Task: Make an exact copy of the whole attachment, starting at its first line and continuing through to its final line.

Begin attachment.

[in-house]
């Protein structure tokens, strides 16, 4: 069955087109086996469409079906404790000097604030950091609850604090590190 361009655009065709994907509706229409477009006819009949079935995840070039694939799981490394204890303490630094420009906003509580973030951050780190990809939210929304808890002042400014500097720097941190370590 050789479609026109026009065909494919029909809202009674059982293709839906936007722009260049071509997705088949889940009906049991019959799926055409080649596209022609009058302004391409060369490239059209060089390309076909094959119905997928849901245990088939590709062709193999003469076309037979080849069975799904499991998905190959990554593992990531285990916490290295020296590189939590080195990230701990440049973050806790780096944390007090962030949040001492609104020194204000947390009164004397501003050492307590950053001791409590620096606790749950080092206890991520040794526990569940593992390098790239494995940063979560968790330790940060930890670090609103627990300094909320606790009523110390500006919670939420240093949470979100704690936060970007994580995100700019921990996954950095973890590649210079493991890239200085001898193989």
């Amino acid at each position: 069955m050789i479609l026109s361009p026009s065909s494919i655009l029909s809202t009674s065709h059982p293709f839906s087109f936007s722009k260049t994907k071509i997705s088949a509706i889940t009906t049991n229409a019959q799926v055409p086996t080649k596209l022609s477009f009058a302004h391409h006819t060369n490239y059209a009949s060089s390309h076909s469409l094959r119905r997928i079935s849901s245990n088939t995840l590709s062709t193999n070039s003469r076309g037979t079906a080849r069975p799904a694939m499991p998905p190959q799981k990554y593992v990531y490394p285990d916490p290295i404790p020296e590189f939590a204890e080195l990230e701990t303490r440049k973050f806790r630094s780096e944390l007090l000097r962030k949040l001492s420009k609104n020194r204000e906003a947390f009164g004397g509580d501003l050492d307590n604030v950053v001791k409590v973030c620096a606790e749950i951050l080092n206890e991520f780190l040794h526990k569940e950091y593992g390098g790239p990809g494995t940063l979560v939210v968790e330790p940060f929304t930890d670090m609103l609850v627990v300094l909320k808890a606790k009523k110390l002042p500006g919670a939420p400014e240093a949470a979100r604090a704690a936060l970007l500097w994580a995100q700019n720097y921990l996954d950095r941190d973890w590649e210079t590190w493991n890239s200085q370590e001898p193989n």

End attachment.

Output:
[in-house]
């Protein structure tokens, strides 16, 4: 069955087109086996469409079906404790000097604030950091609850604090590190 361009655009065709994907509706229409477009006819009949079935995840070039694939799981490394204890303490630094420009906003509580973030951050780190990809939210929304808890002042400014500097720097941190370590 050789479609026109026009065909494919029909809202009674059982293709839906936007722009260049071509997705088949889940009906049991019959799926055409080649596209022609009058302004391409060369490239059209060089390309076909094959119905997928849901245990088939590709062709193999003469076309037979080849069975799904499991998905190959990554593992990531285990916490290295020296590189939590080195990230701990440049973050806790780096944390007090962030949040001492609104020194204000947390009164004397501003050492307590950053001791409590620096606790749950080092206890991520040794526990569940593992390098790239494995940063979560968790330790940060930890670090609103627990300094909320606790009523110390500006919670939420240093949470979100704690936060970007994580995100700019921990996954950095973890590649210079493991890239200085001898193989």
């Amino acid at each position: 069955m050789i479609l026109s361009p026009s065909s494919i655009l029909s809202t009674s065709h059982p293709f839906s087109f936007s722009k260049t994907k071509i997705s088949a509706i889940t009906t049991n229409a019959q799926v055409p086996t080649k596209l022609s477009f009058a302004h391409h006819t060369n490239y059209a009949s060089s390309h076909s469409l094959r119905r997928i079935s849901s245990n088939t995840l590709s062709t193999n070039s003469r076309g037979t079906a080849r069975p799904a694939m499991p998905p190959q799981k990554y593992v990531y490394p285990d916490p290295i404790p020296e590189f939590a204890e080195l990230e701990t303490r440049k973050f806790r630094s780096e944390l007090l000097r962030k949040l001492s420009k609104n020194r204000e906003a947390f009164g004397g509580d501003l050492d307590n604030v950053v001791k409590v973030c620096a606790e749950i951050l080092n206890e991520f780190l040794h526990k569940e950091y593992g390098g790239p990809g494995t940063l979560v939210v968790e330790p940060f929304t930890d670090m609103l609850v627990v300094l909320k808890a606790k009523k110390l002042p500006g919670a939420p400014e240093a949470a979100r604090a704690a936060l970007l500097w994580a995100q700019n720097y921990l996954d950095r941190d973890w590649e210079t590190w493991n890239s200085q370590e001898p193989n």